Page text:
It has already been reported how investors experienced the first 10% correction in the major stock indexes since 2011 as worries of an economic slowdown in China and angst over interest rate policy and when the Federal Reserve will hike rates has taken a toll. Add to those concerns, a meltdown in the commodities markets and growing fears that stocks have climbed to unsustainable valuations, and the net result is a high volatility market. Those worries have sparked a big selloff that has knocked more than half of the stocks in the S&P 500 down more than 20%, which puts those stocks in bear market territory. Investors sought bargains among beaten-down stocks and the recently battered biotechnology index bounced back on the last day of Wall Street's worst quarter since 2011. For much of the third quarter, global markets were rocked by fears of slowing growth in China and uncertainty over timing for a U.S. Federal Reserve hike of interest rates. Biotech had a seven-day selloff kicked off by drug price regulation worries.
For the quarter, the Dow fell 7.6%, the S&P lost 6.9% and Nasdaq fell 7.4%. For September, the Dow fell 1.5% while the S&P dropped 2.6% and Nasdaq fell 3.3%. For the week, the Dow and S&P gained 1% while the Nasdaq ended basically flat gaining .5%.
A tool to help confirm the overall market trend is the Bullish Percent Index (BPI). The Bullish Index is a popular market "breadth" indicator used to gauge the internal strength/weakness of the market. It is the number of stocks in an index (or sector) that have point & figure buy signals relative to the total number of stocks that comprise the index (or sector). So essentially it is the percentage of stocks that have buy signals. Like many of the market internal indicators, it is used both to confirm a move in the market and as a non-confirmation and therefore divergence indication. If the market is strong and moving up, the BPI should also be moving higher as more and more stocks are purchased. The updated chart below indicates the recent selloff might be over. The dotted line is the support level established after the "flash crash" at the end of August. You can see that support held this past week, now the question is will prices jump higher or establish a range-bound trend.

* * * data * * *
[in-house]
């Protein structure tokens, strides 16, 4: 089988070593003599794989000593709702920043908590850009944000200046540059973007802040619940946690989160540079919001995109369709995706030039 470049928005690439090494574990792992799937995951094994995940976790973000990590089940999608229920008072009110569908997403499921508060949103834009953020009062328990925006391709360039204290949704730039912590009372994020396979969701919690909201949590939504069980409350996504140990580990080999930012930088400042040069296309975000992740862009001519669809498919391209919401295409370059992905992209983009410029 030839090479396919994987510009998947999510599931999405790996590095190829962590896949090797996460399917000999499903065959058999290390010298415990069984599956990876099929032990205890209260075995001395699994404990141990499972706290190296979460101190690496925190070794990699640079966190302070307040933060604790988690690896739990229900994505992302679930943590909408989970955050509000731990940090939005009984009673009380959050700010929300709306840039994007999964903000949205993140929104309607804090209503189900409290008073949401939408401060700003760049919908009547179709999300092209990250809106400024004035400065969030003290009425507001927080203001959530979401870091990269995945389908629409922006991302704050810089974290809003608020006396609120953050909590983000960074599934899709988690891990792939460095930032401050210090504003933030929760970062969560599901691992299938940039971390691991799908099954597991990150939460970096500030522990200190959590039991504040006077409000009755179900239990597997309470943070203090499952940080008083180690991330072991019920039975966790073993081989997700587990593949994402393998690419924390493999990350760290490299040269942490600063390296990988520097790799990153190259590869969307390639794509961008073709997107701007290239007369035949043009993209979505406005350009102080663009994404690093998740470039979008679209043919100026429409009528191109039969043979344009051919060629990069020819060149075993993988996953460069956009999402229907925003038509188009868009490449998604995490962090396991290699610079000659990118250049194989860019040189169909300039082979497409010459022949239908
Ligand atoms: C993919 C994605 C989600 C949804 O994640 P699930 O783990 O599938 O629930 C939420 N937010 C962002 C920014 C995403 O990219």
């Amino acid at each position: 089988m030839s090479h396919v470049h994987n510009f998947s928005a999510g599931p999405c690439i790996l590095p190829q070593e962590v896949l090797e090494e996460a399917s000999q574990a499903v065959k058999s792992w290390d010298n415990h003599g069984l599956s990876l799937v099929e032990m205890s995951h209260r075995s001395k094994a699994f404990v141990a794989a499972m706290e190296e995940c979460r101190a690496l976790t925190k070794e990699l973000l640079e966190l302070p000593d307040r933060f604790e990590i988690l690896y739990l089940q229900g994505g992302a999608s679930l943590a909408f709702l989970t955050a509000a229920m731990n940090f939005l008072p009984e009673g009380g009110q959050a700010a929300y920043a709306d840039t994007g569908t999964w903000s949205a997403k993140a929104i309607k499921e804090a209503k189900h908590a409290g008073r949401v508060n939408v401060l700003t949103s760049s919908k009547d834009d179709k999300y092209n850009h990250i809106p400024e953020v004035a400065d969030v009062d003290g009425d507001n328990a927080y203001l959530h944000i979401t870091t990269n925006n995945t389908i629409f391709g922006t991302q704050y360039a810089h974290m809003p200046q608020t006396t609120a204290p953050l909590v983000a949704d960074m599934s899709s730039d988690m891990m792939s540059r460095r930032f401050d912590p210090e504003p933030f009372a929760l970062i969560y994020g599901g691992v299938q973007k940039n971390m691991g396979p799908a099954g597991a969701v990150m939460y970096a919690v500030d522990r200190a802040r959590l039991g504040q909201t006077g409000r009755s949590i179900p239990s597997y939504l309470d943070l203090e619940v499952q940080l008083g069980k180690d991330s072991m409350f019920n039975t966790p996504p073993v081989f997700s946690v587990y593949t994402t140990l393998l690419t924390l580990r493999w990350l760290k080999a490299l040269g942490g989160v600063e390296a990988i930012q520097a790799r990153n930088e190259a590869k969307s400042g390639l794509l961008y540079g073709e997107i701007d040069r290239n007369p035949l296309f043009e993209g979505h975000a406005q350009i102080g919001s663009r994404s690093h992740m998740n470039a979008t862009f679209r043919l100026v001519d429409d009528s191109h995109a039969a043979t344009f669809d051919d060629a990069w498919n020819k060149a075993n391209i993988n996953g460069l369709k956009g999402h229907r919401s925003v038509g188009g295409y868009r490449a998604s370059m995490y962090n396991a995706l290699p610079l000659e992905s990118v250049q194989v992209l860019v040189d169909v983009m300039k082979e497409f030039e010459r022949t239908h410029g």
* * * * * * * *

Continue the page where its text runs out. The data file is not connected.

In the chart below, the Aggregate Bond ETF (AGG) represents the "bond" market and the Equal-Weight S&P 500 ETF (RSP) is the stock market benchmark. Equities started selling off after the FMOC decided not to raise interest rates. The updated chart below shows that even as stock prices are trying to recover, investors are continuing to move heavily into bonds, especially as they perceive the FMOC may not raise interest rate any time soon.
A standard chart that we use to help confirm the overall market trend is the Momentum Factor ETF (MTUM) chart. Momentum Factor ETF is an investment that seeks to track the investment results of an index composed of U.S. large- and mid-capitalization stocks exhibiting relatively higher price momentum. This type of momentum fund is considered a reliable proxy for the general stock market trend. We prefer to use the Heikin-Ashi format to display the Momentum Factor ETF. Heikin-Ashi candlestick charts are designed to filter out volatility in an effort to better capture the true trend. We note in the updated MTUM chart below how stocks are bouncing off support. Also noted is downward momentum is dissipating and trying to turn higher while strength indicators are signaling an oversold bounce.